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Re: [Qemu-devel] [PATCH] i386: turn off l3-cache property by default

From: Longpeng (Mike)
Subject: Re: [Qemu-devel] [PATCH] i386: turn off l3-cache property by default
Date: Wed, 29 Nov 2017 13:20:38 +0800
User-agent: Mozilla/5.0 (Windows NT 6.1; WOW64; rv:11.0) Gecko/20120327 Thunderbird/11.0.1

On 2017/11/29 5:13, Eduardo Habkost wrote:

> [CCing the people who were copied in the original patch that
> enabled l3cache]
> On Tue, Nov 28, 2017 at 11:20:27PM +0300, Denis V. Lunev wrote:
>> On 11/28/2017 10:58 PM, Eduardo Habkost wrote:
>>> Hi,
>>> On Fri, Nov 24, 2017 at 04:26:50PM +0300, Denis Plotnikov wrote:
>>>> Commit 14c985cffa "target-i386: present virtual L3 cache info for vcpus"
>>>> introduced and set by default exposing l3 to the guest.
>>>> The motivation behind it was that in the Linux scheduler, when waking up
>>>> a task on a sibling CPU, the task was put onto the target CPU's runqueue
>>>> directly, without sending a reschedule IPI.  Reduction in the IPI count
>>>> led to performance gain.
>>>> However, this isn't the whole story.  Once the task is on the target
>>>> CPU's runqueue, it may have to preempt the current task on that CPU, be
>>>> it the idle task putting the CPU to sleep or just another running task.
>>>> For that a reschedule IPI will have to be issued, too.  Only when that
>>>> other CPU is running a normal task for too little time, the fairness
>>>> constraints will prevent the preemption and thus the IPI.

Agree. :)

Our testing VM is Suse11 guest with idle=poll at that time and now I realize
that Suse11 has a BUG in its scheduler.

For REHL 7.3 or upstream kernel, in ttwu_queue_remote(), a RES IPI is issued if
rq->idle is not polling:
static void ttwu_queue_remote(struct task_struct *p, int cpu)
        struct rq *rq = cpu_rq(cpu);

        if (llist_add(&p->wake_entry, &cpu_rq(cpu)->wake_list)) {
                if (!set_nr_if_polling(rq->idle))

But for Suse11, it does not check, it send a RES IPI unconditionally.

>>>> This boils down to the improvement being only achievable in workloads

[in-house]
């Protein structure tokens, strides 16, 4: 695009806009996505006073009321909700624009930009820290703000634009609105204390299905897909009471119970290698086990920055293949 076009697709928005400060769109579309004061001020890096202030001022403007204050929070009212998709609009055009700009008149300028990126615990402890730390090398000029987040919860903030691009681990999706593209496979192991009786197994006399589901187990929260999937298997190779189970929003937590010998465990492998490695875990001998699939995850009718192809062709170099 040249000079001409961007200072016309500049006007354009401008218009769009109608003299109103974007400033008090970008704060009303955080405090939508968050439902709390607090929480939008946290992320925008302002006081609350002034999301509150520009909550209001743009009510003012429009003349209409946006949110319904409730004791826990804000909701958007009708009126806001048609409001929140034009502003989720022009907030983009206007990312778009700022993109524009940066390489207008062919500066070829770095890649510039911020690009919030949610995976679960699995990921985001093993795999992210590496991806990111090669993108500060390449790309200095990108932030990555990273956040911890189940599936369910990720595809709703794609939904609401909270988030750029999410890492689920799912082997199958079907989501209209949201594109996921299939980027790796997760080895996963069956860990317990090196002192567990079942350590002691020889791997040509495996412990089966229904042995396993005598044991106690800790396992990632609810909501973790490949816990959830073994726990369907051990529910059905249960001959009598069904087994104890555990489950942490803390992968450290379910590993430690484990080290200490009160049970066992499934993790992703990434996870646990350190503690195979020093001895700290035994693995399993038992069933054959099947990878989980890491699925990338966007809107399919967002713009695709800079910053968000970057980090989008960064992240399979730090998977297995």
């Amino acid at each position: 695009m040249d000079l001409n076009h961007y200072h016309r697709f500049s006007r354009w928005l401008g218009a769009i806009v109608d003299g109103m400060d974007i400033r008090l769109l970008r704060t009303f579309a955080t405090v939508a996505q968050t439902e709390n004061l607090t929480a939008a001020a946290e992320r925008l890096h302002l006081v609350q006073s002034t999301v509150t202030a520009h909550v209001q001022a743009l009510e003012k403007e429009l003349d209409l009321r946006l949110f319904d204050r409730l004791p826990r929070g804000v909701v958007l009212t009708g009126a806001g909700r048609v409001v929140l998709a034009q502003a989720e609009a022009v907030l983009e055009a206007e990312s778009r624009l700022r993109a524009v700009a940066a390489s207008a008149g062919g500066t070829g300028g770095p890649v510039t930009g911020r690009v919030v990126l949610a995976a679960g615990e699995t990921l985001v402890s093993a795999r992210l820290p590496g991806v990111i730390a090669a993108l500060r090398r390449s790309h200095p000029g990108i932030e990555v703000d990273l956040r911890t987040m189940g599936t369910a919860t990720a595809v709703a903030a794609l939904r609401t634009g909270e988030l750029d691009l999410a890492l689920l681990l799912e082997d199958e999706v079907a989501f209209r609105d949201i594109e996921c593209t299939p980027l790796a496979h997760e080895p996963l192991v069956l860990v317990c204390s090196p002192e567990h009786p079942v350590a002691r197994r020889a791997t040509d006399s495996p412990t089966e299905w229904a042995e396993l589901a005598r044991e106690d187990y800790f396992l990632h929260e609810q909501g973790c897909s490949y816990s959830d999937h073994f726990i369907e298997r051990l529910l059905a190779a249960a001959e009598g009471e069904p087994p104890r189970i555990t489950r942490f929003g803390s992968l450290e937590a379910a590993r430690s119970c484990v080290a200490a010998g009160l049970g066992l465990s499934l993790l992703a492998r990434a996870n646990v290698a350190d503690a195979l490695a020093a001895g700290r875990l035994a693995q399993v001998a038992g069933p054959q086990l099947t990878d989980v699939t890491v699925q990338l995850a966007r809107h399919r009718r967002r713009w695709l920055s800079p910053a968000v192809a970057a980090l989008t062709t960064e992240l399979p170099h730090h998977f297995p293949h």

>>>> with many actively switching tasks.  We had no access to the
>>>> (proprietary?) SAP HANA benchmark the commit referred to, but the
>>>> pattern is also reproduced with "perf bench sched messaging -g 1"
>>>> on 1 socket, 8 cores vCPU topology, we see indeed:
>>>> l3-cache   #res IPI /s     #time / 10000 loops
>>>> off                560K            1.8 sec
>>>> on         40K             0.9 sec
>>>> Now there's a downside: with L3 cache the Linux scheduler is more eager
>>>> to wake up tasks on sibling CPUs, resulting in unnecessary cross-vCPU
>>>> interactions and therefore exessive halts and IPIs.  E.g. "perf bench
>>>> sched pipe -i 100000" gives
>>>> l3-cache   #res IPI /s     #HLT /s         #time /100000 loops
>>>> off                200 (no K)      230             0.2 sec
>>>> on         400K            330K            0.5 sec

I guess this issue could be resolved by disable the SD_WAKE_AFFINE.

As Gonglei said:
1. the L3 cache relates to the user experience.
2. the glibc would get the cache info by CPUID directly, and relates to the
memory performance.

What's more, the L3 cache relates to the sched_domain which is important to the
(load) balancer when system is busy.

All this doesn't mean the patch is insignificant, I just think we should do more
research before decide. I'll do some tests, thanks. :)

>>>> In a more realistic test, we observe 15% degradation in VM density
>>>> (measured as the number of VMs, each running Drupal CMS serving 2 http
>>>> requests per second to its main page, with 95%-percentile response
>>>> latency under 100 ms) with l3-cache=on.
>>>> We think that mostly-idle scenario is more common in cloud and personal
>>>> usage, and should be optimized for by default; users of highly loaded
>>>> VMs should be able to tune them up themselves.
>>> There's one thing I don't understand in your test case: if you
>>> just found out that Linux will behave worse if it assumes that
>>> the VCPUs are sharing a L3 cache, why are you configuring a
>>> 8-core VCPU topology explicitly?
>>> Do you still see a difference in the numbers if you use "-smp 8"
>>> with no "cores" and "threads" options?
>> This is quite simple. A lot of software licenses are bound to the amount
>> of CPU __sockets__. Thus it is mandatory in a lot of cases to set topology
>> with 1 socket/xx cores to reduce the amount of money necessary to
>> be paid for the software.
> In this case it looks like we're talking about the expected
> meaning of "cores=N".  My first interpretation would be that the
> user obviously want the guest to see the multiple cores sharing a
> L3 cache, because that's how real CPUs normally work.  But I see
> why you have different expectations.
> Numbers on dedicated-pCPU scenarios would be helpful to guide the
> decision.  I wouldn't like to cause a performance regression for
> users that fine-tuned vCPU topology and set up CPU pinning.


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